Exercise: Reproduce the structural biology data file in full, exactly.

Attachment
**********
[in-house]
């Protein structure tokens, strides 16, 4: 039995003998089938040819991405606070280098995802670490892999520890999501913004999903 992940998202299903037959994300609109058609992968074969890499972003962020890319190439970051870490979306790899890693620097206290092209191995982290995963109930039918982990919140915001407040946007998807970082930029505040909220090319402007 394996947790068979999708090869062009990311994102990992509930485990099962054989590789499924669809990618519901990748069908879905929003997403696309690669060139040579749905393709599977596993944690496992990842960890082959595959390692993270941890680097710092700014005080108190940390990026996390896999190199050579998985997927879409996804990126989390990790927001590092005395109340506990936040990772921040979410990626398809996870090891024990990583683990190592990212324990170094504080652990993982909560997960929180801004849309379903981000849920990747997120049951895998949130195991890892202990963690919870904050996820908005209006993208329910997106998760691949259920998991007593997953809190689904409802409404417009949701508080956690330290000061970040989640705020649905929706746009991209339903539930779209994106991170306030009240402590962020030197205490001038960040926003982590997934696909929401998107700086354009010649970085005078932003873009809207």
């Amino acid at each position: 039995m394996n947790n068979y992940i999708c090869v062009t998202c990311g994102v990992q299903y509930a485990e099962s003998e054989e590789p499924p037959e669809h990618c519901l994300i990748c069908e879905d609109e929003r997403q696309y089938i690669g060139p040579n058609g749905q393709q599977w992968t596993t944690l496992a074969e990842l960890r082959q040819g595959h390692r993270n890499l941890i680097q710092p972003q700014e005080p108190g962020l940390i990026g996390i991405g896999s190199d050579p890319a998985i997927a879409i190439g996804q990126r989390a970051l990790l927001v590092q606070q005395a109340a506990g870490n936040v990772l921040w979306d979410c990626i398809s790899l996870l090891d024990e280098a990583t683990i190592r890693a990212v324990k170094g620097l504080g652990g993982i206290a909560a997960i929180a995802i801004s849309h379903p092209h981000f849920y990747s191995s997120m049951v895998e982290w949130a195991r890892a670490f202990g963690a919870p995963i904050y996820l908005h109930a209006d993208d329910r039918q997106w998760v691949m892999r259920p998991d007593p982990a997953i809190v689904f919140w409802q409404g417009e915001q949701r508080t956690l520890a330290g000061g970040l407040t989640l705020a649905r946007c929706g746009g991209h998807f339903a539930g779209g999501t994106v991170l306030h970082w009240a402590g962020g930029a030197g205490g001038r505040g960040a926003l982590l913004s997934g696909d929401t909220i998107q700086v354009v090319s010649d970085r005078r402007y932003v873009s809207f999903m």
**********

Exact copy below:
[in-house]
């Protein structure tokens, strides 16, 4: 039995003998089938040819991405606070280098995802670490892999520890999501913004999903 992940998202299903037959994300609109058609992968074969890499972003962020890319190439970051870490979306790899890693620097206290092209191995982290995963109930039918982990919140915001407040946007998807970082930029505040909220090319402007 394996947790068979999708090869062009990311994102990992509930485990099962054989590789499924669809990618519901990748069908879905929003997403696309690669060139040579749905393709599977596993944690496992990842960890082959595959390692993270941890680097710092700014005080108190940390990026996390896999190199050579998985997927879409996804990126989390990790927001590092005395109340506990936040990772921040979410990626398809996870090891024990990583683990190592990212324990170094504080652990993982909560997960929180801004849309379903981000849920990747997120049951895998949130195991890892202990963690919870904050996820908005209006993208329910997106998760691949259920998991007593997953809190689904409802409404417009949701508080956690330290000061970040989640705020649905929706746009991209339903539930779209994106991170306030009240402590962020030197205490001038960040926003982590997934696909929401998107700086354009010649970085005078932003873009809207």
């Amino acid at each position: 039995m394996n947790n068979y992940i999708c090869v062009t998202c990311g994102v990992q299903y509930a485990e099962s003998e054989e590789p499924p037959e669809h990618c519901l994300i990748c069908e879905d609109e929003r997403q696309y089938i690669g060139p040579n058609g749905q393709q599977w992968t596993t944690l496992a074969e990842l960890r082959q040819g595959h390692r993270n890499l941890i680097q710092p972003q700014e005080p108190g962020l940390i990026g996390i991405g896999s190199d050579p890319a998985i997927a879409i190439g996804q990126r989390a970051l990790l927001v590092q606070q005395a109340a506990g870490n936040v990772l921040w979306d979410c990626i398809s790899l996870l090891d024990e280098a990583t683990i190592r890693a990212v324990k170094g620097l504080g652990g993982i206290a909560a997960i929180a995802i801004s849309h379903p092209h981000f849920y990747s191995s997120m049951v895998e982290w949130a195991r890892a670490f202990g963690a919870p995963i904050y996820l908005h109930a209006d993208d329910r039918q997106w998760v691949m892999r259920p998991d007593p982990a997953i809190v689904f919140w409802q409404g417009e915001q949701r508080t956690l520890a330290g000061g970040l407040t989640l705020a649905r946007c929706g746009g991209h998807f339903a539930g779209g999501t994106v991170l306030h970082w009240a402590g962020g930029a030197g205490g001038r505040g960040a926003l982590l913004s997934g696909d929401t909220i998107q700086v354009v090319s010649d970085r005078r402007y932003v873009s809207f999903m």